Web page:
April 21, 2009

Political complexity and the spread of ethnolinguistic groups

Gene Expression points me to a new paper on the spread of languages. From the paper:
In particular we have shown that the largest single factor predicting the area over which a language is spoken is the degree of political complexity exhibited by the society speaking that language. This is consistent with the hypothesis that more complex societies replace or incorporate less complex groups and thus spread their languages over larger areas. As political complexity is a property of groups, and
competition often occurs between groups, rather than just between individuals, if more politically complex groups tend to replace or incorporate others, then the proportion of more politically complex societies will tend to increase over time. Such a mechanism represents a process of cultural group selection (21, 48). An interesting area for future research will be to assess the impact this process has on the biological fitness of individuals within groups (49). Increasing political complexity is almost
always associated with greater degrees of social stratification, and wealth in the form of tax or tribute is often extracted by political elites from those lower down the social order (24), which could clearly have significant reproductive consequences for individuals at different levels in such societies. It will be important to assess empirically whether these costs are outweighed by benefits gained from being a member of such a group and from the advantage held in competition between groups.
PNAS doi:10.1073/pnas.0804698106

Political complexity predicts the spread of ethnolinguistic groups

Thomas E. Currie and Ruth Mace


Human languages show a remarkable degree of variation in the area they cover. However, the factors governing the distribution of human cultural groups such as languages are not well understood. While previous studies have examined the role of a number of environmental variables the importance of cultural factors has not been systematically addressed. Here we use a geographical information system (GIS) to integrate information about languages with environmental, ecological, and ethnographic data to test a number of hypotheses that have been proposed to explain the global distribution of languages. We show that the degree of political complexity and type of subsistence strategy exhibited by societies are important predictors of the area covered by a language. Political complexity is also strongly associated with the latitudinal gradient in language area, whereas subsistence strategy is not. We argue that a process of cultural group selection favoring more complex societies may have been important in shaping the present-day global distribution of language diversity.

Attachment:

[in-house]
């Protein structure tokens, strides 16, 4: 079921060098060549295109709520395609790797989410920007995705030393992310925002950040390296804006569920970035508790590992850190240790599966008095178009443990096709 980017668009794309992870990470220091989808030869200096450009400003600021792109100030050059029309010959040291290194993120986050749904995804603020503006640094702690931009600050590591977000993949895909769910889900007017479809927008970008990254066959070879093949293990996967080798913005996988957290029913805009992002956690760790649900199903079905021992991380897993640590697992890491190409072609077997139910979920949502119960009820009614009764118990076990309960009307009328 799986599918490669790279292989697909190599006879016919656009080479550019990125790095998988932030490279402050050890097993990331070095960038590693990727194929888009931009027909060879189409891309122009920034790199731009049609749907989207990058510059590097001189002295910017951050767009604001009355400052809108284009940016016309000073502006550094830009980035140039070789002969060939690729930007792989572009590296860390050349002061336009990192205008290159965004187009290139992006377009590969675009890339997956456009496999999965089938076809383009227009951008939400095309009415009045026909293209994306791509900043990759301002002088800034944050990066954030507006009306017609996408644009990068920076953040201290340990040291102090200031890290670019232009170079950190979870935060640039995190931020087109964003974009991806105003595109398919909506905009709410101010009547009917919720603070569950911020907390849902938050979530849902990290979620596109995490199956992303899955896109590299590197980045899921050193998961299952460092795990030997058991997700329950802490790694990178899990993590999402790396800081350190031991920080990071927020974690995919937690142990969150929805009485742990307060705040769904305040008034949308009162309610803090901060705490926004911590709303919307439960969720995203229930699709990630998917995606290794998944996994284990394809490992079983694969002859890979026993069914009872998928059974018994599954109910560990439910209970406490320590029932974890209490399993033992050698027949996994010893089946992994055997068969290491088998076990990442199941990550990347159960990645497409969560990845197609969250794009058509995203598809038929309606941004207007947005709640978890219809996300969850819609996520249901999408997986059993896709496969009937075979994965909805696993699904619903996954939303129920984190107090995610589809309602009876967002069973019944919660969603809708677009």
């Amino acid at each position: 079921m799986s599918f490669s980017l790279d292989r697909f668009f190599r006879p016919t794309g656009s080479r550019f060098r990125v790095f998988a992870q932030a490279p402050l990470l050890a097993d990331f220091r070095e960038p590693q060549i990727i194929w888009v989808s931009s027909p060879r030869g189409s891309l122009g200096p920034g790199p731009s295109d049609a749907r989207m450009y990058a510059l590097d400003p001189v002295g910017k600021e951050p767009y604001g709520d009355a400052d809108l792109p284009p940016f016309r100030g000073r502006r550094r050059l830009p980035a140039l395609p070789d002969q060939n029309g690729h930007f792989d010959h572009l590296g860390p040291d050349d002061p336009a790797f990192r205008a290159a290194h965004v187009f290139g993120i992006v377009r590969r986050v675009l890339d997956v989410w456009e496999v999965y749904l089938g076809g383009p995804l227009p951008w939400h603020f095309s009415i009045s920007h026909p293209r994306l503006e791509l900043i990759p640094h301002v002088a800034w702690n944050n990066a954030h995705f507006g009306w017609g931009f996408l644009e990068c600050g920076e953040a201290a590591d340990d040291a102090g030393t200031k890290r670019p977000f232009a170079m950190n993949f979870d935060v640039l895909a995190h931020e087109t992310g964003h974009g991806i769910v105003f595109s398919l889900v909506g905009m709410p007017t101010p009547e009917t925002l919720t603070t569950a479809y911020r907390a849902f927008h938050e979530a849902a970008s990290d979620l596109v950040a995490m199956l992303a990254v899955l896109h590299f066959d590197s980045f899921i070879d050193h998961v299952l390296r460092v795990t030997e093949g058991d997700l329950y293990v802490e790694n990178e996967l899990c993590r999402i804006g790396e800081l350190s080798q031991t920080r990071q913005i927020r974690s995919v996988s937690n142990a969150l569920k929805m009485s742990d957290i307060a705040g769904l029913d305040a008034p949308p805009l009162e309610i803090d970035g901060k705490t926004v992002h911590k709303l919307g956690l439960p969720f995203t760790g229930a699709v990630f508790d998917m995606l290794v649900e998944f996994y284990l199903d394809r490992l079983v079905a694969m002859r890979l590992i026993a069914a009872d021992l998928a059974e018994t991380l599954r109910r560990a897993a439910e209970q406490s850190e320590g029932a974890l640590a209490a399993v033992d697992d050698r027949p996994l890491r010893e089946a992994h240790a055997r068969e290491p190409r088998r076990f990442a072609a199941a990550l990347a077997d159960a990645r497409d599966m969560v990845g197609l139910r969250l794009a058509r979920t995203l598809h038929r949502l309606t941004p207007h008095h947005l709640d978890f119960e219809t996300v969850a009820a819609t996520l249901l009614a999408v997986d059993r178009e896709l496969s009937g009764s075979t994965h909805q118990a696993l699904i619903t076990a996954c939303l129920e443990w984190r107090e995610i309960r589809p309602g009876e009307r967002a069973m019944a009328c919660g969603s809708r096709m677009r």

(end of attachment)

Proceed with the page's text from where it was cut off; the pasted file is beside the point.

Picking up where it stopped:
Maju said...

On first sight is kind of obvious: like "discovering America" today.

But on second thought, I question the idea of "political complexity" and suspect it should be replaced by that of "centralization of power". In other words: the state and its extension in space and time.

At least in the example of Russia it seems pretty obvious: the fact is that the Russian state expanded and the Russian language expanded with it (same for China or the Roman Empire). I think it would be difficult to judge that Russia was more "politically complex" than the Golden Horde for instance. At times one was more powerful and at times it was the other. In the end Russia succeeded but at one time it was just a vassal of the Mongols, who mostly lacked interest in that peripheric septentrional area to bother annexing it.

I would not really be able to argue either that Arabia peninsula had through most of history greater political complexity than the Fertile Crescent, yet the later appears more linguistically diverse.

Some of the areas where higher linguistic diversity appears to exist (not very sure about the correctness of it) probably were not lacking political complexity at all through history but actually were border areas between two or more powerful (politically complex) states. The area near the Rhin in Europe is one of those, where French and German polities competed since the death of Charlemagne.

Well, just throwing some ideas.

terryt said...

"We argue that a process of cultural group selection favoring more complex societies may have been important in shaping the present-day global distribution of language diversity".

Although language is quite capable of expanding without corresponding genetic expansion cultural selection may have assisted Y-chromosome and, especially, mtDNA lineages. Children generally learn their mother's language first.

Maju said...

And a third thought on the map: Nigeria clearly has a history of higher political complexity than most or all Middle Africa, yet Middle Africa is much more homogeneous lingusitically. This is because Nigerian states were always small in size, regardless their complexity, while Middle Africa was homogenized lingusitically by the Bantu expansion - not really too "politically complex" in fact.

The same can be said of other tribal expansions of the past, with low level of "political complexity" and sometimes even smashing much more complex polities. Think of Celts, Germanics, Slavs, Arabs and even Turks, for instance. Some highly complex polities just never expanded too much (Sumer for example) while some tribal polities did instead.

The explanation that claims "political complexity" is weak. Political and military power are in fact much better explanations, regardless of "complexity" and sophistication.